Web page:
A well prepared tourist would carry rain gear, mosquito repellent, something for the inevitable diarrhea, and salt or chewing tobacco to smear on their bodies as a defense against leeches during the monsoon. I have never bothered to try to hike in Nepal's Monsoon season, but I have heard some harrowing tales. Up in the Rasuwa district, my friends told me that the path to their village would be slippery with leeches. I wasn't sure if those were separate thoughts. Slippery paths I have seen. A sudden downpour can turn a former path into a river. However, I have heard tales of hundreds of leeches popping up from the ground, blindly waving back and forth as they sniff the air for their next bloody meal, or dropping from the leaves of the trees onto passersby. It is not too hard to imagine slipping on the leeches themselves.
Landslides and floods are frequent during the monsoons in the mountainous areas of Nepal. Last year I traveled a road that is closed for months every year because of the regular monsoon landslides. This problem grows worse year after year as deforestation leads to more erosion. Landslides can be deadly, killing several people every year, but even more deaths during the monsoon season occur because of the poor water quality and lack of sanitation.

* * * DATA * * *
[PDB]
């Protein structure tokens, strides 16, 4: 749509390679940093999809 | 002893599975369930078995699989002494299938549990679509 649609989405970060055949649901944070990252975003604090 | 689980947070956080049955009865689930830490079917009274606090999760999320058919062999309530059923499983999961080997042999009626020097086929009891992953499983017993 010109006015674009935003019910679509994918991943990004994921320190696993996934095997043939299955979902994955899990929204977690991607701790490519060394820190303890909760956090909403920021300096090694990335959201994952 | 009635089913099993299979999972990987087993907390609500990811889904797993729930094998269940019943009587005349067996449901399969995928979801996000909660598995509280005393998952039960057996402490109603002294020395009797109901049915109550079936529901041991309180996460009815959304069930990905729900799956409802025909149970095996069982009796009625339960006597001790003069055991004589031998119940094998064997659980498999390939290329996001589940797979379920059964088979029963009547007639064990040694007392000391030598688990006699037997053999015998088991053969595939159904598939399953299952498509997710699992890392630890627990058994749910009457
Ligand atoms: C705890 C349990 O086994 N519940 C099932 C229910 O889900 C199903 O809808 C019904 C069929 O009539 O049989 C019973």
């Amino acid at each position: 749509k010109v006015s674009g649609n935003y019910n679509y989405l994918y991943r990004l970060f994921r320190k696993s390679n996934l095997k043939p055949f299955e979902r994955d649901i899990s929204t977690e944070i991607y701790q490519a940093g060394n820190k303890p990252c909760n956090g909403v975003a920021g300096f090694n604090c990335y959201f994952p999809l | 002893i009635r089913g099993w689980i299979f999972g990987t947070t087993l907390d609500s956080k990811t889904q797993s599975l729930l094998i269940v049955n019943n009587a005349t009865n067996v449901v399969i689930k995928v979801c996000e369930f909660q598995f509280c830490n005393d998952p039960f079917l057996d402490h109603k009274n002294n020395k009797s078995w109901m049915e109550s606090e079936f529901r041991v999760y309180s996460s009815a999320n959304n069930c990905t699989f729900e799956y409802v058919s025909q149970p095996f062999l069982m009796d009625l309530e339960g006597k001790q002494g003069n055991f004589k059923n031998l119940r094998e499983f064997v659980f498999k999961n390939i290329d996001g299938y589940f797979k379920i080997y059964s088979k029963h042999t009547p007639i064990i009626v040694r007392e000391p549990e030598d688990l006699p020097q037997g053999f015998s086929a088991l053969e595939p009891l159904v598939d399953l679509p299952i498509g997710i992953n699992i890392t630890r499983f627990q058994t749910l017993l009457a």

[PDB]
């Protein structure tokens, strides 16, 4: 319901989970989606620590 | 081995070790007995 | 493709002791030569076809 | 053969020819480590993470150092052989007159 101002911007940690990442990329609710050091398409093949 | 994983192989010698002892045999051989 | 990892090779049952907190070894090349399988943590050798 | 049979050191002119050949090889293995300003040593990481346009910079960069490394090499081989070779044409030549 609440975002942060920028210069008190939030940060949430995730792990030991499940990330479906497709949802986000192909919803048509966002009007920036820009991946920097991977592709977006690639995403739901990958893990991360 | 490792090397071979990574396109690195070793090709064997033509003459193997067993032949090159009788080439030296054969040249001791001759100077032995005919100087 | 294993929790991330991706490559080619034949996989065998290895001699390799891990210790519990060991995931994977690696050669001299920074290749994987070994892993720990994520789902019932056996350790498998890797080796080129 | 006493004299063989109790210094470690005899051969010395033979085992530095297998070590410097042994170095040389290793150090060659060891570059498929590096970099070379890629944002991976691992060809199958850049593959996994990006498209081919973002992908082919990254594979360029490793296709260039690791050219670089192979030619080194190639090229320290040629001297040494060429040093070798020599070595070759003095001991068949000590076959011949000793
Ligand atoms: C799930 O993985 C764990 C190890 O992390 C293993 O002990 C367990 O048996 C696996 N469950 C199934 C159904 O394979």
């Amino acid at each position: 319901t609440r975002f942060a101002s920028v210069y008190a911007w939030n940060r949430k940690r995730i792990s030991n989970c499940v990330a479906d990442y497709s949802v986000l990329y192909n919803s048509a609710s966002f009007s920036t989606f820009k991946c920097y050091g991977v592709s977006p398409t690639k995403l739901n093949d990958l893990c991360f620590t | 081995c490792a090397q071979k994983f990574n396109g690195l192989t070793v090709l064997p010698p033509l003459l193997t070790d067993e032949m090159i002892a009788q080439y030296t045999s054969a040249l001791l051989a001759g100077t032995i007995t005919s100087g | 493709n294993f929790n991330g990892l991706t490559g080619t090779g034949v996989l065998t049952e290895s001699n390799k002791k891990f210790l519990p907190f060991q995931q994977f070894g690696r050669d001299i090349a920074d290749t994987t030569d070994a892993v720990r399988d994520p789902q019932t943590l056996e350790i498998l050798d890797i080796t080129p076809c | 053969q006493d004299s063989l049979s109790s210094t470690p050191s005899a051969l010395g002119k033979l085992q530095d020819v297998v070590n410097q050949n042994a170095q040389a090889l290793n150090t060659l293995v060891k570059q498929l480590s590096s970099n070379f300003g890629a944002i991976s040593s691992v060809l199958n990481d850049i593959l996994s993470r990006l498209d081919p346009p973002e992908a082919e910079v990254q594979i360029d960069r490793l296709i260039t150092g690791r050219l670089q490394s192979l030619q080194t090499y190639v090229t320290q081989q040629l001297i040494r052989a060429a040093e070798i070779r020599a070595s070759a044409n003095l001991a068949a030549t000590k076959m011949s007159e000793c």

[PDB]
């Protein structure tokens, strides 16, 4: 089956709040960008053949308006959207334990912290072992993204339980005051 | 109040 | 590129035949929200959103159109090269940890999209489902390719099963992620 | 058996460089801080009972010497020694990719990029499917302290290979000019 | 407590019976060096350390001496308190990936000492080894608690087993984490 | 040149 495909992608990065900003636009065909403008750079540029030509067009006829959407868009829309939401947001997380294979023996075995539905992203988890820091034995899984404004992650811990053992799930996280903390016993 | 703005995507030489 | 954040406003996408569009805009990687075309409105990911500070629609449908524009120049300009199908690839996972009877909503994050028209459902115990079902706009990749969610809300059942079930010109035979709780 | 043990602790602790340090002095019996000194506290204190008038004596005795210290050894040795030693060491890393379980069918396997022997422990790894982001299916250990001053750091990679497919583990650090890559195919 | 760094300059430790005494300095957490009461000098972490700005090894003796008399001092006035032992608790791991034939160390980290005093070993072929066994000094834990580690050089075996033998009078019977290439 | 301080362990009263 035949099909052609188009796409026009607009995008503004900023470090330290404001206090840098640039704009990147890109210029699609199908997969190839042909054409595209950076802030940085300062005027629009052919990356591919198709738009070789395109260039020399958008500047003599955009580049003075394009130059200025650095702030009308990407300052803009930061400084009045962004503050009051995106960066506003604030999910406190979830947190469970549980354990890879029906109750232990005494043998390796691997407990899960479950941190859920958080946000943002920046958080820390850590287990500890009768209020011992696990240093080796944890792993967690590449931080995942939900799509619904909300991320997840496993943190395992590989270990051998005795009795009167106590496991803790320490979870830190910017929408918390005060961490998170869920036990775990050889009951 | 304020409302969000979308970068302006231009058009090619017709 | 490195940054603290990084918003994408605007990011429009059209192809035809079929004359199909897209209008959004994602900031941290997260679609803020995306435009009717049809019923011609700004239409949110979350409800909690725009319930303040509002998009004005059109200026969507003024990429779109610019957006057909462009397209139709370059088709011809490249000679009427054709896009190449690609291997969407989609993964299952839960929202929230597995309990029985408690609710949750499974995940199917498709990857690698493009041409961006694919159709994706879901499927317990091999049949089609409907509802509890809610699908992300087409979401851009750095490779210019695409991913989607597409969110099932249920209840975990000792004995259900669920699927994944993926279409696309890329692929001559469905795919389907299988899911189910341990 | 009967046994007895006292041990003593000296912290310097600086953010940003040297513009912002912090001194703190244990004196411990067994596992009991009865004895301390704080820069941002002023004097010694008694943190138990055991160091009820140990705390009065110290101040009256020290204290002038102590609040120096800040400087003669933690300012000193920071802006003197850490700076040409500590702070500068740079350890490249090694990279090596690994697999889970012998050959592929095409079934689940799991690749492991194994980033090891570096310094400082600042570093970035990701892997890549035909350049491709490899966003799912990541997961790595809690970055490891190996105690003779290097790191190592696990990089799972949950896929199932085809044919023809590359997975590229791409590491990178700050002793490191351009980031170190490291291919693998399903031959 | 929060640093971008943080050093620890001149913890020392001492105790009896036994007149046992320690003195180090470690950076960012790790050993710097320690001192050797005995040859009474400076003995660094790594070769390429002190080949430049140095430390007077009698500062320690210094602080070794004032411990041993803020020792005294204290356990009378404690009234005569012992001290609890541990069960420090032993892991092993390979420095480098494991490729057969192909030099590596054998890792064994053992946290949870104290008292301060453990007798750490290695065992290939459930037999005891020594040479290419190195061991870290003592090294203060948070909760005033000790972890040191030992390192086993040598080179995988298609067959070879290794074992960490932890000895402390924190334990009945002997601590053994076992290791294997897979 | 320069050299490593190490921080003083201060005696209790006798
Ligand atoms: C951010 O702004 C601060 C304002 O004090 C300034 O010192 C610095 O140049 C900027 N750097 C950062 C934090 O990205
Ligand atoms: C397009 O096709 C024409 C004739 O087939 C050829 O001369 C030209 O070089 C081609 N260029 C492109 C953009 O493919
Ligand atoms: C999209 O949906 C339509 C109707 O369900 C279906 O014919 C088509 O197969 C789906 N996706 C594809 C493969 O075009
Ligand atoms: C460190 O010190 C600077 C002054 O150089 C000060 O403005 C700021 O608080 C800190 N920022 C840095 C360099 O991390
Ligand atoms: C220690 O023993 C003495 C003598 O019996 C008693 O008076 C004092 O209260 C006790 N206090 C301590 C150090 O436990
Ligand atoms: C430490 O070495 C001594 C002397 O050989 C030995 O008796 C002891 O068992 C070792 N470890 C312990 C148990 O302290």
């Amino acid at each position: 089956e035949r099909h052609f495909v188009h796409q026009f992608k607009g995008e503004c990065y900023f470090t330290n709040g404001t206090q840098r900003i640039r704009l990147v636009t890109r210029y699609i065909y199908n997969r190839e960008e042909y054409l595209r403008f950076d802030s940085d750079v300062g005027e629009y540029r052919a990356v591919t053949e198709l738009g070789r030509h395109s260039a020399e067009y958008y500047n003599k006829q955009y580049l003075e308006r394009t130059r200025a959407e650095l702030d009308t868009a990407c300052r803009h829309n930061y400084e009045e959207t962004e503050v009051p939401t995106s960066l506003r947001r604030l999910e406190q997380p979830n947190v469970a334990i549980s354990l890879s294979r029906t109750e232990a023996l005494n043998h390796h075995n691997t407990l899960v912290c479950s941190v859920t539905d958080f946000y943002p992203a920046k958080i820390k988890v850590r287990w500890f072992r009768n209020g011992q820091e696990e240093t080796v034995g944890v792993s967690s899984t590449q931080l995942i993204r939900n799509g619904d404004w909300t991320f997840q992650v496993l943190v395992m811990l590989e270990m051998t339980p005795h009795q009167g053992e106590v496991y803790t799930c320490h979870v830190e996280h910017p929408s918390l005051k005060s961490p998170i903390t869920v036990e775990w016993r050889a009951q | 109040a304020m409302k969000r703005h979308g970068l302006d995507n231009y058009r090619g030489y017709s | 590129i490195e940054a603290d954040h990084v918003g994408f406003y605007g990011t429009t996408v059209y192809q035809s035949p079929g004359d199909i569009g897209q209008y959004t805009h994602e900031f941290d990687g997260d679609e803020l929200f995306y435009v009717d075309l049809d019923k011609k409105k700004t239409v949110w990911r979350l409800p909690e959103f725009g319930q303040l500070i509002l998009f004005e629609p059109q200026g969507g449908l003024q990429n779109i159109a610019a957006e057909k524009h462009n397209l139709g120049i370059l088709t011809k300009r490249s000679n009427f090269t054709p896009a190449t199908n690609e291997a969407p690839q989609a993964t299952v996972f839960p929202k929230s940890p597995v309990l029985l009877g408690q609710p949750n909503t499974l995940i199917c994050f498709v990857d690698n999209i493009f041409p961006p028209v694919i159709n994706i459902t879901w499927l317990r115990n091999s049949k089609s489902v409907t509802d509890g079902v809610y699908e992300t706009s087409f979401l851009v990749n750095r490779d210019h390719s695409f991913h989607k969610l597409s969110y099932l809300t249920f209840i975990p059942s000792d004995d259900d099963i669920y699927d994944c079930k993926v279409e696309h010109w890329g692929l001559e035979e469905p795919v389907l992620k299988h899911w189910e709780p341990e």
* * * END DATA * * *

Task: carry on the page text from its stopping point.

The water is absolutely necessary to bring out the lush greenery and the fantastic orchids. It is what clears the winter dust from the air and makes the rice grow. But it is also an extremely difficult time to accomplish anything in Nepal. Before my friends in Nepal can begin to build their library I have to raise another $1,200. The hope is that I will be able to send them this amount by the end of April so that they have a chance of finishing the building before the rains come. I will continue to raise money for the books and the laptops after that. This Sunday, I have another opportunity to raise money for the project at Plymouth UCC. Wish me luck!
|This spigot which is completely dry in the Winter will be gushing water during the summer months. The creature with what appears to be an elephant's trunk is actually an opened mouthed crocodile.|